The backstop was invented to meet promises to keep open the border between Ireland and Northern Ireland even if there is no comprehensive UK-EU trade deal.

The divorce deal says it will kick in automatically at the end of the Brexit transition period if that deal is not in place.

It effectively keeps the UK in a customs union with the EU and Northern Ireland in both the customs union and single market.

This means many EU laws will keep being imposed on the UK, restricting its ability to do its own trade deals. It also means regulatory checks on some goods crossing the Irish Sea. 

Why have Ireland and the EU demanded it? 

Because the UK is leaving the customs union and single market, the EU said it needed guarantees that people and goods circulating inside its border – in this case in Ireland – met its rules.

This is covered by the Brexit transition, which effectively maintains the status quo, and can in theory be done in the comprehensive EU-UK trade deal.

But the EU said there had to be a backstop to cover what happens in any gap between the transition and final deal.  

Why do critics hate it? 

Because Britain cannot decide when to leave the backstop. 

Getting out – even if there is a trade deal – can only happen if both sides agree and Brexiteers fear the EU will unreasonably demand the backstop continues so EU law continues to apply in Northern Ireland.  

Northern Ireland MPs also hate the regulatory border in the Irish Sea, insisting it unreasonably carves up the United Kingdom.   

‘It leaves us taking rules and regulations from the European Union without any democratic say in those rules and regulations so that is unacceptable. 

‘I think what we want to do is to find a sensible deal, a way forward that actually recognises our unique history and geography.’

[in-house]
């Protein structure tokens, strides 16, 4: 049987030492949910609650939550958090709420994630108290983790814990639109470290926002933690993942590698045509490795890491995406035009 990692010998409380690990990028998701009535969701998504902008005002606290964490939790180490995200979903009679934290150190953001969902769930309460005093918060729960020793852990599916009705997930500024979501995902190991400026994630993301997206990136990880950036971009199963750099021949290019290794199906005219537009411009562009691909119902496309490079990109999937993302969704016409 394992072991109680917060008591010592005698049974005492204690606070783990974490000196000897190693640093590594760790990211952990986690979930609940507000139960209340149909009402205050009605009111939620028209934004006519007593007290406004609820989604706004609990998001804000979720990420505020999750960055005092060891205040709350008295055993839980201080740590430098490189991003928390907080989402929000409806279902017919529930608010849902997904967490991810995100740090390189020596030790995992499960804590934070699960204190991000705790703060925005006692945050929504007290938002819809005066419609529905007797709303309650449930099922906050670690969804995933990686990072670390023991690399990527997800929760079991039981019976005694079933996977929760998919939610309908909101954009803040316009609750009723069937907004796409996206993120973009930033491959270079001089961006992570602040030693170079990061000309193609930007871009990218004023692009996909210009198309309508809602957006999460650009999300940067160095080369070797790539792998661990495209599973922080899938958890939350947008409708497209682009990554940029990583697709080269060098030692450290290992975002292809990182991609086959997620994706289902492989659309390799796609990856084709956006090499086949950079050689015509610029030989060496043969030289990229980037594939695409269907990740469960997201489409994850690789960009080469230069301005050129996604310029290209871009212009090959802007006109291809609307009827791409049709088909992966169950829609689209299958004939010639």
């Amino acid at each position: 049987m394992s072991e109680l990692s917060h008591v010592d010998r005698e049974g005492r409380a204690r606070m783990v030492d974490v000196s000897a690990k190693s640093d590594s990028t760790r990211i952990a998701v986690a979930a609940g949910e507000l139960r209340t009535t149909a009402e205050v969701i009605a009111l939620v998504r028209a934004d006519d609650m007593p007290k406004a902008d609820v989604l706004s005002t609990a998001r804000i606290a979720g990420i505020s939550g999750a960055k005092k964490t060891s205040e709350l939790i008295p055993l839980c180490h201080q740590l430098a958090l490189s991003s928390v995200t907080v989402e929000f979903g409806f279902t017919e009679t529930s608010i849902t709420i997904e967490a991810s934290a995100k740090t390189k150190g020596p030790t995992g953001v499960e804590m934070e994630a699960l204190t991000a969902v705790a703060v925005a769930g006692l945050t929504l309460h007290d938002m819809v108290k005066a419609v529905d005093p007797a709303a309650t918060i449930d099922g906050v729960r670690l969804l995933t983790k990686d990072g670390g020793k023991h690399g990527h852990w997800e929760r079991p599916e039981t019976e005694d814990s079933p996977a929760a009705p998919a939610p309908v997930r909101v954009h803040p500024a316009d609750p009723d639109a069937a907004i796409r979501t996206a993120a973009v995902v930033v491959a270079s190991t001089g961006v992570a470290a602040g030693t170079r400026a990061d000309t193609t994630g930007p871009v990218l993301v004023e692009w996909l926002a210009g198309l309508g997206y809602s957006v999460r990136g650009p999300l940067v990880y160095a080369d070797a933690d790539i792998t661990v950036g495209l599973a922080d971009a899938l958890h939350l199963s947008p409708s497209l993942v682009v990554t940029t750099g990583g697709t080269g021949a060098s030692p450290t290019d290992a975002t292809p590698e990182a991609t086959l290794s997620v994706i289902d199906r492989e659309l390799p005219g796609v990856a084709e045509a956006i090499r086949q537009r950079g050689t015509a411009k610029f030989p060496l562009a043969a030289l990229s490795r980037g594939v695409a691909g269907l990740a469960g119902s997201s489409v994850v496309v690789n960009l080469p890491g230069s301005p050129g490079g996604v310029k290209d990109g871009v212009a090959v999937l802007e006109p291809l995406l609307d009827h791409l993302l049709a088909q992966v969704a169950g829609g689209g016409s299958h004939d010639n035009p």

Mr Johnson continues to enjoy the support of the DUP’s 10 MPs as part of the deal done with Mrs May in the wake of the 2017 general election. 

Should the PM shift his position on the backstop that support would almost certainly disappear. 

The PM has repeatedly said he could not agree to a Brexit divorce deal that includes the backstop. 

But some Tory MPs believe Mr Johnson could ultimately adopt something similar to the protocol but with a different name. 

While the Remainer Tory said Mr Johnson would be willing to throw the DUP ‘under the bus’, a Brexiteer Tory insisted he would not cut the party loose. 

According to the BBC Mr Johnson wants to strike a ‘Canada Plus’ style free trade agreement with the EU. 

But the bloc has suggested that Northern Ireland could not be included in such a deal because of the need to avoid border checks which a divergence on rules would likely require. 

The Withdrawal Agreement signed off by Theresa May with Brussels included an all-UK backstop after she rejected a Northern Ireland-only backstop. 

Mr Johnson is now apparently willing to consider supporting a version of the latter which would require Northern Ireland to adhere to Brussels rules in certain areas like agriculture, leaving the rest of the UK to do what it wants. 

Such an approach would mean amending the existing Brexit divorce deal. 

It would also likely mean deleting the word backstop and calling it something else but it would amount to broadly the same thing. 

Downing Street has repeatedly said that the backstop must be deleted.